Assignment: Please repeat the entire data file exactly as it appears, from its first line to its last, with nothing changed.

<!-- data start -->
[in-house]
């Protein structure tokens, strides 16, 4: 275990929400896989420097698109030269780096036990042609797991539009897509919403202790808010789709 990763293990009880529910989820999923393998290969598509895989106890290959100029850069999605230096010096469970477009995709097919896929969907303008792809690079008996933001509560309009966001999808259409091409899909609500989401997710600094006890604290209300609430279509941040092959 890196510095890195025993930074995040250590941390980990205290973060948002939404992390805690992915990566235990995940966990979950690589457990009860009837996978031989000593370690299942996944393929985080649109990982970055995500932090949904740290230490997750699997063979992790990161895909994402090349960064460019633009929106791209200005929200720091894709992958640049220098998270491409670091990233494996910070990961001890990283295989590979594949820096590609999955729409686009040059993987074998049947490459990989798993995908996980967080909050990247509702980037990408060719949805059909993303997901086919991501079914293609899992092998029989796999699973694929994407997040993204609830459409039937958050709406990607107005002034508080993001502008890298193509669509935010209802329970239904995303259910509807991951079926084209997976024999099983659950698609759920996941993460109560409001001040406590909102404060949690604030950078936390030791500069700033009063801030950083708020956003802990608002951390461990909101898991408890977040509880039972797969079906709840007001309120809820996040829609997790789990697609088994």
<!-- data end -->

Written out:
[in-house]
């Protein structure tokens, strides 16, 4: 275990929400896989420097698109030269780096036990042609797991539009897509919403202790808010789709 990763293990009880529910989820999923393998290969598509895989106890290959100029850069999605230096010096469970477009995709097919896929969907303008792809690079008996933001509560309009966001999808259409091409899909609500989401997710600094006890604290209300609430279509941040092959 890196510095890195025993930074995040250590941390980990205290973060948002939404992390805690992915990566235990995940966990979950690589457990009860009837996978031989000593370690299942996944393929985080649109990982970055995500932090949904740290230490997750699997063979992790990161895909994402090349960064460019633009929106791209200005929200720091894709992958640049220098998270491409670091990233494996910070990961001890990283295989590979594949820096590609999955729409686009040059993987074998049947490459990989798993995908996980967080909050990247509702980037990408060719949805059909993303997901086919991501079914293609899992092998029989796999699973694929994407997040993204609830459409039937958050709406990607107005002034508080993001502008890298193509669509935010209802329970239904995303259910509807991951079926084209997976024999099983659950698609759920996941993460109560409001001040406590909102404060949690604030950078936390030791500069700033009063801030950083708020956003802990608002951390461990909101898991408890977040509880039972797969079906709840007001309120809820996040829609997790789990697609088994």